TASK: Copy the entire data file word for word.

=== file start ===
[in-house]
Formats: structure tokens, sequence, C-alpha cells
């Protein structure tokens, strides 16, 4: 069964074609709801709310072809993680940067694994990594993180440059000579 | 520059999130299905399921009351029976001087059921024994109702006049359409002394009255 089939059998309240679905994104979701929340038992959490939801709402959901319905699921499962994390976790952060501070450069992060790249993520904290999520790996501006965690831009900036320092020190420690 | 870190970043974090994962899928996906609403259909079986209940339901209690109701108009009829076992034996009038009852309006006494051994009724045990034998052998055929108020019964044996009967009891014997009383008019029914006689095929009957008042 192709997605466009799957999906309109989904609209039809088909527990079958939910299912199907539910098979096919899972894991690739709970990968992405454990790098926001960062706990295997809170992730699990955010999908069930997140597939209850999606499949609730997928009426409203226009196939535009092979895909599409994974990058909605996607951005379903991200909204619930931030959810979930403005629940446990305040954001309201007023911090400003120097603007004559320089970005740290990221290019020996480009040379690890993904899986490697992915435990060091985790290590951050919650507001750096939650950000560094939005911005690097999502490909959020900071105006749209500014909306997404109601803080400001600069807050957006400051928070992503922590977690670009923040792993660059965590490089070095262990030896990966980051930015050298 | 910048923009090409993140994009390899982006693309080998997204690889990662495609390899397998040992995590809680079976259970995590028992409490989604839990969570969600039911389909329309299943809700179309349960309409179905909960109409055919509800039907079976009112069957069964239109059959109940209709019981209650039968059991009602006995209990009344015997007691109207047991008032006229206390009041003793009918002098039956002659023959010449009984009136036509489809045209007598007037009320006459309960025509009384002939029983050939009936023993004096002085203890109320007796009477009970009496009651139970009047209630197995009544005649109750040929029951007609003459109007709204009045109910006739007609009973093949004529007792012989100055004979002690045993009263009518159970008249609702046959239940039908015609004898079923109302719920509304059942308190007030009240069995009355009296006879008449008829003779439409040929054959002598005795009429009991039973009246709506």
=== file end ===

[in-house]
Formats: structure tokens, sequence, C-alpha cells
């Protein structure tokens, strides 16, 4: 069964074609709801709310072809993680940067694994990594993180440059000579 | 520059999130299905399921009351029976001087059921024994109702006049359409002394009255 089939059998309240679905994104979701929340038992959490939801709402959901319905699921499962994390976790952060501070450069992060790249993520904290999520790996501006965690831009900036320092020190420690 | 870190970043974090994962899928996906609403259909079986209940339901209690109701108009009829076992034996009038009852309006006494051994009724045990034998052998055929108020019964044996009967009891014997009383008019029914006689095929009957008042 192709997605466009799957999906309109989904609209039809088909527990079958939910299912199907539910098979096919899972894991690739709970990968992405454990790098926001960062706990295997809170992730699990955010999908069930997140597939209850999606499949609730997928009426409203226009196939535009092979895909599409994974990058909605996607951005379903991200909204619930931030959810979930403005629940446990305040954001309201007023911090400003120097603007004559320089970005740290990221290019020996480009040379690890993904899986490697992915435990060091985790290590951050919650507001750096939650950000560094939005911005690097999502490909959020900071105006749209500014909306997404109601803080400001600069807050957006400051928070992503922590977690670009923040792993660059965590490089070095262990030896990966980051930015050298 | 910048923009090409993140994009390899982006693309080998997204690889990662495609390899397998040992995590809680079976259970995590028992409490989604839990969570969600039911389909329309299943809700179309349960309409179905909960109409055919509800039907079976009112069957069964239109059959109940209709019981209650039968059991009602006995209990009344015997007691109207047991008032006229206390009041003793009918002098039956002659023959010449009984009136036509489809045209007598007037009320006459309960025509009384002939029983050939009936023993004096002085203890109320007796009477009970009496009651139970009047209630197995009544005649109750040929029951007609003459109007709204009045109910006739007609009973093949004529007792012989100055004979002690045993009263009518159970008249609702046959239940039908015609004898079923109302719920509304059942308190007030009240069995009355009296006879008449008829003779439409040929054959002598005795009429009991039973009246709506």